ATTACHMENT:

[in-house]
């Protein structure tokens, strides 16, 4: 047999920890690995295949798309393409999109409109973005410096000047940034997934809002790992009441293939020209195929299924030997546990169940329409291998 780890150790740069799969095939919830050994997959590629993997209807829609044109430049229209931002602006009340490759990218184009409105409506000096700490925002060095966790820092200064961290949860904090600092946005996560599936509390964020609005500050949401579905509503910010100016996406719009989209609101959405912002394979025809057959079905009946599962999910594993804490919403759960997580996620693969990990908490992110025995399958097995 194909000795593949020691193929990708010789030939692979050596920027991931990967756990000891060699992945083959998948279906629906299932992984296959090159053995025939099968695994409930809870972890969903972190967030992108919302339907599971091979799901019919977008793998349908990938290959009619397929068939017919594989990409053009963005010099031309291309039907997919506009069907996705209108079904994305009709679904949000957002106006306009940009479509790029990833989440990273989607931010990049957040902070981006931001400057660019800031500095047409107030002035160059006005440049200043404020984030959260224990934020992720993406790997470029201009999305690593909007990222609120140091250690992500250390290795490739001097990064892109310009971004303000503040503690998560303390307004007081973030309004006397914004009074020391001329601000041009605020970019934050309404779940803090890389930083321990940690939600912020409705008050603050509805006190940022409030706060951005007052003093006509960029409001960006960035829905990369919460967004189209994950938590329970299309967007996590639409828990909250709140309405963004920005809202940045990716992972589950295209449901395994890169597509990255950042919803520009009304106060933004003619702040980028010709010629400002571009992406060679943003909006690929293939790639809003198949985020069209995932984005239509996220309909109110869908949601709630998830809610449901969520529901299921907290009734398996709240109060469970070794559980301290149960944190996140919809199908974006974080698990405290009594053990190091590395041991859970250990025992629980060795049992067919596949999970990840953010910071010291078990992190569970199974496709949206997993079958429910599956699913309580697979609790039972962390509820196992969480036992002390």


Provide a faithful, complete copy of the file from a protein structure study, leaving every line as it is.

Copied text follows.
[in-house]
């Protein structure tokens, strides 16, 4: 047999920890690995295949798309393409999109409109973005410096000047940034997934809002790992009441293939020209195929299924030997546990169940329409291998 780890150790740069799969095939919830050994997959590629993997209807829609044109430049229209931002602006009340490759990218184009409105409506000096700490925002060095966790820092200064961290949860904090600092946005996560599936509390964020609005500050949401579905509503910010100016996406719009989209609101959405912002394979025809057959079905009946599962999910594993804490919403759960997580996620693969990990908490992110025995399958097995 194909000795593949020691193929990708010789030939692979050596920027991931990967756990000891060699992945083959998948279906629906299932992984296959090159053995025939099968695994409930809870972890969903972190967030992108919302339907599971091979799901019919977008793998349908990938290959009619397929068939017919594989990409053009963005010099031309291309039907997919506009069907996705209108079904994305009709679904949000957002106006306009940009479509790029990833989440990273989607931010990049957040902070981006931001400057660019800031500095047409107030002035160059006005440049200043404020984030959260224990934020992720993406790997470029201009999305690593909007990222609120140091250690992500250390290795490739001097990064892109310009971004303000503040503690998560303390307004007081973030309004006397914004009074020391001329601000041009605020970019934050309404779940803090890389930083321990940690939600912020409705008050603050509805006190940022409030706060951005007052003093006509960029409001960006960035829905990369919460967004189209994950938590329970299309967007996590639409828990909250709140309405963004920005809202940045990716992972589950295209449901395994890169597509990255950042919803520009009304106060933004003619702040980028010709010629400002571009992406060679943003909006690929293939790639809003198949985020069209995932984005239509996220309909109110869908949601709630998830809610449901969520529901299921907290009734398996709240109060469970070794559980301290149960944190996140919809199908974006974080698990405290009594053990190091590395041991859970250990025992629980060795049992067919596949999970990840953010910071010291078990992190569970199974496709949206997993079958429910599956699913309580697979609790039972962390509820196992969480036992002390």